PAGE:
Symbol of a dialogue formed by a group of people. 3D Rendering

As you’re trying to convey important information to your reader through dialogue, you want to be as clear and to the point as possible. However, some people are bad at doing this in the real world. Therefore, some of your characters should be the same. Having a character bungle what they’re trying to say can add organic conflict to a situation as well as make that character more relatable.

We’ve all misspoken here and there…or more often. Writing dialogue for imperfect creatures such as humans sometimes means purposefully making mistakes. Add a stutter for added unclarity—or another verbal impediment.

Improperly communicating can involve mistakes such as forgetting to mention crucial information, mixing up details, or exaggerating to the point where what’s being said is a lie. Depending on the scene, the characters, and your goals, you can be lighthanded or heavyhanded with this technique. Ask yourself, ‘How badly do I want this character to fuck up?’

Example of a Character Fucking up a Conversation

A scientist—flustered from being overworked—catches up with the head researcher in a hallway to relay important information about a recent experiment, “Doctor Johnson, t-the results are in! W-we found that, u-uh…” the scientist hastily flips through the clipboard in their hands, “The blue cubes blinked twice while the red cubes blinked…uh, thrice! No, four times! The red cubes blinked four times.”

“Great, thanks. I’ve got a meeting to get to, so excuse me. I’ll update the shareholders with this information,” the head researcher then passes through a nearby door beyond which awaits a group of suit-clad businesspeople.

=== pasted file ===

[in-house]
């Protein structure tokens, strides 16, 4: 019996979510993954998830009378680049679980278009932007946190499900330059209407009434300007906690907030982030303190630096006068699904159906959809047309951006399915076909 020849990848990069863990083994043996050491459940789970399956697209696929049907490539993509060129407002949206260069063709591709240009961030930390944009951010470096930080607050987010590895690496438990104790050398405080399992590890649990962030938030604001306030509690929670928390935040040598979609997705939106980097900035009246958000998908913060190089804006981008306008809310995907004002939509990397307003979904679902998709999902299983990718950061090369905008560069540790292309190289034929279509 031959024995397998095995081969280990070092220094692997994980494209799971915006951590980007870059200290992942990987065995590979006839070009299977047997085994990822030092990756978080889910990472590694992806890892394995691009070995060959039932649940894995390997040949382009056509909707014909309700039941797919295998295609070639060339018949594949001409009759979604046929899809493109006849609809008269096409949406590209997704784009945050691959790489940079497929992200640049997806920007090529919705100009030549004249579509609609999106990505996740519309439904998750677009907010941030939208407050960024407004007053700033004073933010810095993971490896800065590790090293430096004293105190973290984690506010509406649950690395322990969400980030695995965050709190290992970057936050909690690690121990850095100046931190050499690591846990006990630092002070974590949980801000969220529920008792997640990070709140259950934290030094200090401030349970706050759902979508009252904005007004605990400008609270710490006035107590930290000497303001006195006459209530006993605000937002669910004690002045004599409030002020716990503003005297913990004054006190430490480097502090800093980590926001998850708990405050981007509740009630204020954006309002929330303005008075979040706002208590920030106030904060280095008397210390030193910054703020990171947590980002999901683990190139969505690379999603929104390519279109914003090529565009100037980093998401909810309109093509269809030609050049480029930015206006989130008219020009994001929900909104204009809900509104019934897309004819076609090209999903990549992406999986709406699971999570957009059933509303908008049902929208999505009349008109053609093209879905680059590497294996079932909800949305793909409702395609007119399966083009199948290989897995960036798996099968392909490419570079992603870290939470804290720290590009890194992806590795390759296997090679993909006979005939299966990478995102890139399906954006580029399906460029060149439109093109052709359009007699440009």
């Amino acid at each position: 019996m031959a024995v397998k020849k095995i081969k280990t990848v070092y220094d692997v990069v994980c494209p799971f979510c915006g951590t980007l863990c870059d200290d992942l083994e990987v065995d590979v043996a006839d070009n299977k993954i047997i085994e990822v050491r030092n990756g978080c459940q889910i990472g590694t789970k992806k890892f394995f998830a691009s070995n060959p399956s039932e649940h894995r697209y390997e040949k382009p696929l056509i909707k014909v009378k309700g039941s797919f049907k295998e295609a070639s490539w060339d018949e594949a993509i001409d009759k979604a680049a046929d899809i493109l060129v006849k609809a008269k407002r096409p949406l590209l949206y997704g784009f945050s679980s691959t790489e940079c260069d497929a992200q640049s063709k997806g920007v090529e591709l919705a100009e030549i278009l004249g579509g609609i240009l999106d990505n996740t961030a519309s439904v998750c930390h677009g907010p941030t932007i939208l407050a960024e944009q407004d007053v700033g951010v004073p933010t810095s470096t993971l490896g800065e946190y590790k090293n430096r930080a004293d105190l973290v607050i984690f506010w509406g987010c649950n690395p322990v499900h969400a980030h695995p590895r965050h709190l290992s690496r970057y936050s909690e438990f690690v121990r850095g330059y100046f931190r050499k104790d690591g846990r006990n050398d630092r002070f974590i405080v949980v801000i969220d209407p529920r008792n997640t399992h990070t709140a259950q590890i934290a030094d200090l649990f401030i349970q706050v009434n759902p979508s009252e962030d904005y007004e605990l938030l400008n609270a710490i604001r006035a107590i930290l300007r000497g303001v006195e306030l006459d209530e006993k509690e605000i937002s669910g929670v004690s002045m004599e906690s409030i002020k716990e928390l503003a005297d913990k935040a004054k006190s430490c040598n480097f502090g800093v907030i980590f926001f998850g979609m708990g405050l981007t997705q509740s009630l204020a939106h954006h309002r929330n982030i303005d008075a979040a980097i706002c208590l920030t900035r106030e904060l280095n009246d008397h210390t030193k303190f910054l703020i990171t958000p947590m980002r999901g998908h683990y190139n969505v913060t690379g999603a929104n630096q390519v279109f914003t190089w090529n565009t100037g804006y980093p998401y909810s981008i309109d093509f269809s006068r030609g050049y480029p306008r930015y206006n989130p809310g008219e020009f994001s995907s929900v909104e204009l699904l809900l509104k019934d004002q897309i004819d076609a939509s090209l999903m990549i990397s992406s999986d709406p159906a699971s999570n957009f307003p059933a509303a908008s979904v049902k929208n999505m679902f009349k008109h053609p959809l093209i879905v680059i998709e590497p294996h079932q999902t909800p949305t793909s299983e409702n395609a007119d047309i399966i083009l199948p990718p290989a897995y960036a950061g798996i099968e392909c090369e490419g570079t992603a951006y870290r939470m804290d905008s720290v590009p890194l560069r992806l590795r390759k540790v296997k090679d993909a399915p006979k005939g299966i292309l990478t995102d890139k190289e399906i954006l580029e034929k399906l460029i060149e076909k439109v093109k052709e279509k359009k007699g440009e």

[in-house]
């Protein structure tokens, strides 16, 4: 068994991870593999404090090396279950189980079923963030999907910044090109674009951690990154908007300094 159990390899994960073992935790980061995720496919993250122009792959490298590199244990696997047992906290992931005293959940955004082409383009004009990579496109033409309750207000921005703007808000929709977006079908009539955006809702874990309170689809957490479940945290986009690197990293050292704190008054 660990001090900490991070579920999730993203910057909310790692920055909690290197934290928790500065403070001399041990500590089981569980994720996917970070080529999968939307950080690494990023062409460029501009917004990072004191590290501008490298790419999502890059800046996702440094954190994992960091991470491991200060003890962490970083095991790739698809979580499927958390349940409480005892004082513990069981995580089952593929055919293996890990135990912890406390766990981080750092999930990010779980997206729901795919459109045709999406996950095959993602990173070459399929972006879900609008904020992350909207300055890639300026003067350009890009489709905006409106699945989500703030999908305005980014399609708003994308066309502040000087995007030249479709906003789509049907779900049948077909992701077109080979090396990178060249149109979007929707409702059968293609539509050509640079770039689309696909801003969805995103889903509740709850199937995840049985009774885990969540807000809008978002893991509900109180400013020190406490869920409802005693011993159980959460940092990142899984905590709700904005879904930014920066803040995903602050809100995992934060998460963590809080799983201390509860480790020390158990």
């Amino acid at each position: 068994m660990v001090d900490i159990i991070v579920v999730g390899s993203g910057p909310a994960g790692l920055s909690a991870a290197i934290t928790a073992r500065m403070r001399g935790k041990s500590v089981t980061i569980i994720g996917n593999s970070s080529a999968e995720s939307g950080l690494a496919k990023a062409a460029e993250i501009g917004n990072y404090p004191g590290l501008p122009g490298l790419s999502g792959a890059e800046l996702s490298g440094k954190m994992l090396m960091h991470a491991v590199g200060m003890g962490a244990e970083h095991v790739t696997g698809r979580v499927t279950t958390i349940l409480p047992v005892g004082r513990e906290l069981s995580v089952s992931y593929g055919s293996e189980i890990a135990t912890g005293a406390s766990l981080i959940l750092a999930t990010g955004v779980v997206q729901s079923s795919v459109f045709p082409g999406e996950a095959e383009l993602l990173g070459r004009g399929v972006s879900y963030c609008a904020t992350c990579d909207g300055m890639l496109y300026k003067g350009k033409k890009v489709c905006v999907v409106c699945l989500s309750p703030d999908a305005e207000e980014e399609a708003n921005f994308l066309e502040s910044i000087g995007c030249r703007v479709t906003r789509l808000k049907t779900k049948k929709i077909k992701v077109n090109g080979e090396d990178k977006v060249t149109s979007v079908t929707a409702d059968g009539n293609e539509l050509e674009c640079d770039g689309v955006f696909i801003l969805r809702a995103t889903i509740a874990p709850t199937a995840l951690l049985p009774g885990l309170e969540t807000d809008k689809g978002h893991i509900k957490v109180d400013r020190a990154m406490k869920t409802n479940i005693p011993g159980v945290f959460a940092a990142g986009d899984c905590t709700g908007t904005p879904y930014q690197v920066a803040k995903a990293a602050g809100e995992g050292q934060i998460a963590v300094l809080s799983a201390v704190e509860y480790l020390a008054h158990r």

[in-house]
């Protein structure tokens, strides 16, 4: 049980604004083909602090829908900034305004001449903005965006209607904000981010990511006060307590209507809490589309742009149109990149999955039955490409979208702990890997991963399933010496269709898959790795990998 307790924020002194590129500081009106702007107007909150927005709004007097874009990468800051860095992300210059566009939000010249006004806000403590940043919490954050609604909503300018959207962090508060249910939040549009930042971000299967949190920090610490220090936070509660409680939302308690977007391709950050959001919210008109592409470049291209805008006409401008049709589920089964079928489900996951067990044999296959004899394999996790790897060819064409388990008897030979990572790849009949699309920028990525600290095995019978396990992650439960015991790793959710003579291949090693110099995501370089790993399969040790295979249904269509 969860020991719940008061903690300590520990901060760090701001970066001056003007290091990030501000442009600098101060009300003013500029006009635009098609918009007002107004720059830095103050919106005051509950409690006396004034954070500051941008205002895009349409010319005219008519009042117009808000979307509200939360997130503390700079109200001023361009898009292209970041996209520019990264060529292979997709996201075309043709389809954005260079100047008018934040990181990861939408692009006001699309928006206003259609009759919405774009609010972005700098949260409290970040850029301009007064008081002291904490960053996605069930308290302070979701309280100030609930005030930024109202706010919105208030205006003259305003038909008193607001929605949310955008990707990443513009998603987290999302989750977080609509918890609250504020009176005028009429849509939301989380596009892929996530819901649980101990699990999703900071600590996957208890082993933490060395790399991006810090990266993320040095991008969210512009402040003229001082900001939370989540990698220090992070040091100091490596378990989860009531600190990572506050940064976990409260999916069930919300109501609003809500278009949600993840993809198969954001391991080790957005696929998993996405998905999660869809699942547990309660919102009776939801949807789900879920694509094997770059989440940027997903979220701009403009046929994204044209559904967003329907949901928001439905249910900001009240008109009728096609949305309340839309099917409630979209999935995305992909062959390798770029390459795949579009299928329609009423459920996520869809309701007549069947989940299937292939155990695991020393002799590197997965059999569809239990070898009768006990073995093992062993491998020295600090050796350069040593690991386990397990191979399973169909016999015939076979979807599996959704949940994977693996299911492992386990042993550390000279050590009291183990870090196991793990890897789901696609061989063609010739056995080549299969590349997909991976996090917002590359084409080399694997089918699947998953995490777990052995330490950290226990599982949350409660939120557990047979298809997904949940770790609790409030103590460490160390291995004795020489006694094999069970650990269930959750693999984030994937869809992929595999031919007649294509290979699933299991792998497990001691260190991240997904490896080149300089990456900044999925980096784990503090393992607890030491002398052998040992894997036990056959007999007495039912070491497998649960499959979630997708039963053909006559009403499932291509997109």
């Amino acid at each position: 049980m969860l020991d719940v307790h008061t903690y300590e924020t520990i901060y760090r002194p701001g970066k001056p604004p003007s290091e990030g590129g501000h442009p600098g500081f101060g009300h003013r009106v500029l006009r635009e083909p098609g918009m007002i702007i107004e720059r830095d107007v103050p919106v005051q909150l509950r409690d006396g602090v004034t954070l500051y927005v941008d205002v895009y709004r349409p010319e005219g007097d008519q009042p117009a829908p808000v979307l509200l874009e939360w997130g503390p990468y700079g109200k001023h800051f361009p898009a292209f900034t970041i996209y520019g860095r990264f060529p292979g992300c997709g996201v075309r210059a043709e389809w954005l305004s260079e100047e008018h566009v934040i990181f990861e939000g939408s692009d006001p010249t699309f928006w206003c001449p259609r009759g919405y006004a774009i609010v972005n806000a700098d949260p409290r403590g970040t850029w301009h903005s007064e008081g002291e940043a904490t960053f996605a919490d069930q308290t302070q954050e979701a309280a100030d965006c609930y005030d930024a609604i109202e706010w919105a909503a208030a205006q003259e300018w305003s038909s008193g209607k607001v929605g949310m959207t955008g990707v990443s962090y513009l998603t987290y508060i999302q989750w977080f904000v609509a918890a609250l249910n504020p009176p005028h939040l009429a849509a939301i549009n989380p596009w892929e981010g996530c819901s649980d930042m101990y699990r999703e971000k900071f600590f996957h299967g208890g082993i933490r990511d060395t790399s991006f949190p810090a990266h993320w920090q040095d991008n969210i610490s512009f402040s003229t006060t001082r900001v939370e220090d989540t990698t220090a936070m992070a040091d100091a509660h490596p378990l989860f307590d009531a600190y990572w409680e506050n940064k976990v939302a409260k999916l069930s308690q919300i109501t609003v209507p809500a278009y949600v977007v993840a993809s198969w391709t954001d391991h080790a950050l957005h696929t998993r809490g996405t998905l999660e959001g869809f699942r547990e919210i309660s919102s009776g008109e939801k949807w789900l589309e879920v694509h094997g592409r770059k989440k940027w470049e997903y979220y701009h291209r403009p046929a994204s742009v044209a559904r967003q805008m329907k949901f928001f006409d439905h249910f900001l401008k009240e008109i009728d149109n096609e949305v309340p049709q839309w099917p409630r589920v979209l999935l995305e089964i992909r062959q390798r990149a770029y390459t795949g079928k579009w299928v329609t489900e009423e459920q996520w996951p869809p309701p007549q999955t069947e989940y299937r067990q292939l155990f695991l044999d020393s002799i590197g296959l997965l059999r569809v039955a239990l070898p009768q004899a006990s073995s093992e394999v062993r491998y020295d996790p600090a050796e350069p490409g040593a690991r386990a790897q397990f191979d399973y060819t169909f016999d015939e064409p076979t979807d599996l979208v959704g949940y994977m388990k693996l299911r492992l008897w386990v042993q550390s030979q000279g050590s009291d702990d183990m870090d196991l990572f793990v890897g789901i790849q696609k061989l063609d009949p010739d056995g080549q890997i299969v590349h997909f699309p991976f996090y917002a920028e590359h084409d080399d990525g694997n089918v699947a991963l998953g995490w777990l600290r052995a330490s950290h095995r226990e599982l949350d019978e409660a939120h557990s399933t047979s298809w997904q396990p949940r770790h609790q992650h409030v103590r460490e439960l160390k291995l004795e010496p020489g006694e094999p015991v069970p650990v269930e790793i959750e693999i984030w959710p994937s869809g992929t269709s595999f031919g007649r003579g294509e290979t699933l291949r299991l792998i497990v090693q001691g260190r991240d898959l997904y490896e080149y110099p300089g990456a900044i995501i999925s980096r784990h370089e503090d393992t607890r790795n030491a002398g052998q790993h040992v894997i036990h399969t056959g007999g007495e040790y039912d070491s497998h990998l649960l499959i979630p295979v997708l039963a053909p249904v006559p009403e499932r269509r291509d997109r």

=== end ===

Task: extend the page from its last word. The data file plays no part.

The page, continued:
“Whew, I caught them just in time…wait,” the scientist flips through their clipboard again, “It was the BLUE cubes that blinked four times…not the red ones…” The erroneous individual then holds their face in their hands in woe. The shareholders would be furious at the lack of progress, but not half as so as the head researcher who is notoriously severe when punishing those who pass along incorrect information.

Overcoming common writing pitfalls, such as writing all of your characters the same and unrealistically, needs to be on your to-do list as a writer. Writing dialogue can be particularly difficult if you’re a more prose-heavy author, but practice makes perfect! Don’t worry if you think your story sounds stupid—99% of the time, that’s only a problem YOU have with your writing. It’s highly unlikely that your content is as bad as your anxiety is leading you to believe. Don’t give up; instead, give into your creative urges to write, write, and write some more!


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By Reyadh Rahaman

Reyadh Rahaman is a fiend who bleeds tales from his fingertips more than he writes them. He scribes stories of speculative fiction: fantasy, horror, and science fiction. Also writes poetry for fun, but is not a poet; just a demon whispering rhythmic incantations.​Born and raised in Ontario, Canada, he's been writing full time since the beginning of 2020, however, has worked in various creative fields (TV production, photography, etc.) since 2010.